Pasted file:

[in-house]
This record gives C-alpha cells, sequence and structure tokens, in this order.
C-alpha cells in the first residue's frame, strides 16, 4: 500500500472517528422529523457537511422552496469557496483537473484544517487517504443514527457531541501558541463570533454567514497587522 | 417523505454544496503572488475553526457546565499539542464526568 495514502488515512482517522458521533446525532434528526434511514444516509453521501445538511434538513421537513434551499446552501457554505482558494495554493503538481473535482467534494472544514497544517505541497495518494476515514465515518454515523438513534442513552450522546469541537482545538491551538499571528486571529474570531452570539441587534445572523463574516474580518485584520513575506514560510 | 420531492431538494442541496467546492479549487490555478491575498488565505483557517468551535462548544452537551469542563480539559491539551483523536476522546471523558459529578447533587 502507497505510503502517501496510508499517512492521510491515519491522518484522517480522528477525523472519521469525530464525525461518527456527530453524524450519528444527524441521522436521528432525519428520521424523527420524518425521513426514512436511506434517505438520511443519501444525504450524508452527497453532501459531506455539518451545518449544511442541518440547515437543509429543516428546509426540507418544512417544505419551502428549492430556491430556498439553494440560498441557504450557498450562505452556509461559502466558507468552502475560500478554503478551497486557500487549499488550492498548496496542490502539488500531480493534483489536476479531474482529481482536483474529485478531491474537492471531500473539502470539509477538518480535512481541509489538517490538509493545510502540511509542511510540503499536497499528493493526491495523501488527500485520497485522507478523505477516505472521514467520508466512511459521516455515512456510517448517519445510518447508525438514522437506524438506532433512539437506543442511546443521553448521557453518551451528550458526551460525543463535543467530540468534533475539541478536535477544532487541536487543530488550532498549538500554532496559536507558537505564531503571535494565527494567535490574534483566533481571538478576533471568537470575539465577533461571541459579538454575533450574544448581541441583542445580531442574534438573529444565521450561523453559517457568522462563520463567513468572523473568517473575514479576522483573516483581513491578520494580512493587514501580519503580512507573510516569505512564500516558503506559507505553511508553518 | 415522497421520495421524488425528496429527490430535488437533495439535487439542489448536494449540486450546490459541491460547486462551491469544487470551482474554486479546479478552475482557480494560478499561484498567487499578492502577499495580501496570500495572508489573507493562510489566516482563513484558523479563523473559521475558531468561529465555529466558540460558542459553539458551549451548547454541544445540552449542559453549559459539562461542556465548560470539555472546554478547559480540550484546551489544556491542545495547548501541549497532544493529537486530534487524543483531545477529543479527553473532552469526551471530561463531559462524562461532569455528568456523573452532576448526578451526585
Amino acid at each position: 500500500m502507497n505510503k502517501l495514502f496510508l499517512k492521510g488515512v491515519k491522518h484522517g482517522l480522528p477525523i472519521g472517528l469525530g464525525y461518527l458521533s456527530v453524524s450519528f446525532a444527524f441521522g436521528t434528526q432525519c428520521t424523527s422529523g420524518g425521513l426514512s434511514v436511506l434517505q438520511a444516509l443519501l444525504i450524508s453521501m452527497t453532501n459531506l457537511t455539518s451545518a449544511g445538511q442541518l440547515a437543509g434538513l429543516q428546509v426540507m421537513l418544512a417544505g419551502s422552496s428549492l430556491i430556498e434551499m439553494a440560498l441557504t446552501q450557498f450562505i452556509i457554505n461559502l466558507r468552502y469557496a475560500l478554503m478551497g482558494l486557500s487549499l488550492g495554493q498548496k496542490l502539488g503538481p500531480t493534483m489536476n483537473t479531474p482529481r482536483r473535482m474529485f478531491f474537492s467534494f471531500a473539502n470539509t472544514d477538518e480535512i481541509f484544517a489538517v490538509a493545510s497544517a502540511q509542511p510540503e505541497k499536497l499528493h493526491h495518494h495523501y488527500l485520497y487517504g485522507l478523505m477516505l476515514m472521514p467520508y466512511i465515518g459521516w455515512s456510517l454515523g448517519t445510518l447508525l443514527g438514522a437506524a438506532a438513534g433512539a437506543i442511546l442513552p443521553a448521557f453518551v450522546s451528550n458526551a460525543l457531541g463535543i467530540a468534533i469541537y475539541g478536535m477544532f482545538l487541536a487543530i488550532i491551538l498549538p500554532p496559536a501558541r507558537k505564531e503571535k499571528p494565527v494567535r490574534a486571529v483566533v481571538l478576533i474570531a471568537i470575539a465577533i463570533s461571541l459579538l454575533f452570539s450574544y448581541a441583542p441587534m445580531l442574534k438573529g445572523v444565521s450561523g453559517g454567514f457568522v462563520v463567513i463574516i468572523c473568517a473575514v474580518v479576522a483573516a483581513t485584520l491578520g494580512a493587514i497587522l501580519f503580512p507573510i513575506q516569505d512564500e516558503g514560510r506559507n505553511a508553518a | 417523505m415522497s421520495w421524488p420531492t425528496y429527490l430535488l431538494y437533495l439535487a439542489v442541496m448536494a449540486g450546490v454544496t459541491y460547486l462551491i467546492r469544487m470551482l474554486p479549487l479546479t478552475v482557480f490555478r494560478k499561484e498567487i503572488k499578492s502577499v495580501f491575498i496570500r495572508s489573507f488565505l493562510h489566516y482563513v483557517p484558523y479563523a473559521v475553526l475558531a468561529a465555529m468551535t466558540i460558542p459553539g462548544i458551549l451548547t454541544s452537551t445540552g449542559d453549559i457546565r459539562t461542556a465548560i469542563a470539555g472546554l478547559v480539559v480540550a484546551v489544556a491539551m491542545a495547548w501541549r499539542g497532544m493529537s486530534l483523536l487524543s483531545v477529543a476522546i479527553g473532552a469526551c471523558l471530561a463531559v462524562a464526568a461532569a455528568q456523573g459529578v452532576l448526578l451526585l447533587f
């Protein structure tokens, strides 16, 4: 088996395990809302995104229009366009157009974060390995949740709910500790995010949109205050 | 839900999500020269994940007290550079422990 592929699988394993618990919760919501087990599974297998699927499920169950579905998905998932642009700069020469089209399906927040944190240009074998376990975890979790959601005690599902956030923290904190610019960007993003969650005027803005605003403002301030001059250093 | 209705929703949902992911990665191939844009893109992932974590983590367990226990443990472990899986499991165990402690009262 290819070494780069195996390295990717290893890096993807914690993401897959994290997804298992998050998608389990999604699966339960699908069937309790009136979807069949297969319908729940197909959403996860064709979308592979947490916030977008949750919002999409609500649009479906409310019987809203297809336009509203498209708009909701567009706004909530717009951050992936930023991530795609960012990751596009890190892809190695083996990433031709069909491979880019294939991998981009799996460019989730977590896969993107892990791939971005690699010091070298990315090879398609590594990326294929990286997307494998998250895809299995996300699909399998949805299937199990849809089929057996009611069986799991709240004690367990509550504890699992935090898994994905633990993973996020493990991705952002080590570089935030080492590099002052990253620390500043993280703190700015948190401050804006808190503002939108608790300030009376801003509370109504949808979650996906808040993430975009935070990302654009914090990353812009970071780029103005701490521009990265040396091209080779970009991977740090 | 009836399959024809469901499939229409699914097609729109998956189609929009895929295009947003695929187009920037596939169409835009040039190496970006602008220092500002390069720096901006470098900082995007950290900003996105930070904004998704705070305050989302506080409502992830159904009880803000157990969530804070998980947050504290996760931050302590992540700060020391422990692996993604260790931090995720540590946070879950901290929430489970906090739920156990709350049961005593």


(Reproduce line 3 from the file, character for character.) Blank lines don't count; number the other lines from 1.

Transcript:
C-alpha cells in the first residue's frame, strides 16, 4: 500500500472517528422529523457537511422552496469557496483537473484544517487517504443514527457531541501558541463570533454567514497587522 | 417523505454544496503572488475553526457546565499539542464526568 495514502488515512482517522458521533446525532434528526434511514444516509453521501445538511434538513421537513434551499446552501457554505482558494495554493503538481473535482467534494472544514497544517505541497495518494476515514465515518454515523438513534442513552450522546469541537482545538491551538499571528486571529474570531452570539441587534445572523463574516474580518485584520513575506514560510 | 420531492431538494442541496467546492479549487490555478491575498488565505483557517468551535462548544452537551469542563480539559491539551483523536476522546471523558459529578447533587 502507497505510503502517501496510508499517512492521510491515519491522518484522517480522528477525523472519521469525530464525525461518527456527530453524524450519528444527524441521522436521528432525519428520521424523527420524518425521513426514512436511506434517505438520511443519501444525504450524508452527497453532501459531506455539518451545518449544511442541518440547515437543509429543516428546509426540507418544512417544505419551502428549492430556491430556498439553494440560498441557504450557498450562505452556509461559502466558507468552502475560500478554503478551497486557500487549499488550492498548496496542490502539488500531480493534483489536476479531474482529481482536483474529485478531491474537492471531500473539502470539509477538518480535512481541509489538517490538509493545510502540511509542511510540503499536497499528493493526491495523501488527500485520497485522507478523505477516505472521514467520508466512511459521516455515512456510517448517519445510518447508525438514522437506524438506532433512539437506543442511546443521553448521557453518551451528550458526551460525543463535543467530540468534533475539541478536535477544532487541536487543530488550532498549538500554532496559536507558537505564531503571535494565527494567535490574534483566533481571538478576533471568537470575539465577533461571541459579538454575533450574544448581541441583542445580531442574534438573529444565521450561523453559517457568522462563520463567513468572523473568517473575514479576522483573516483581513491578520494580512493587514501580519503580512507573510516569505512564500516558503506559507505553511508553518 | 415522497421520495421524488425528496429527490430535488437533495439535487439542489448536494449540486450546490459541491460547486462551491469544487470551482474554486479546479478552475482557480494560478499561484498567487499578492502577499495580501496570500495572508489573507493562510489566516482563513484558523479563523473559521475558531468561529465555529466558540460558542459553539458551549451548547454541544445540552449542559453549559459539562461542556465548560470539555472546554478547559480540550484546551489544556491542545495547548501541549497532544493529537486530534487524543483531545477529543479527553473532552469526551471530561463531559462524562461532569455528568456523573452532576448526578451526585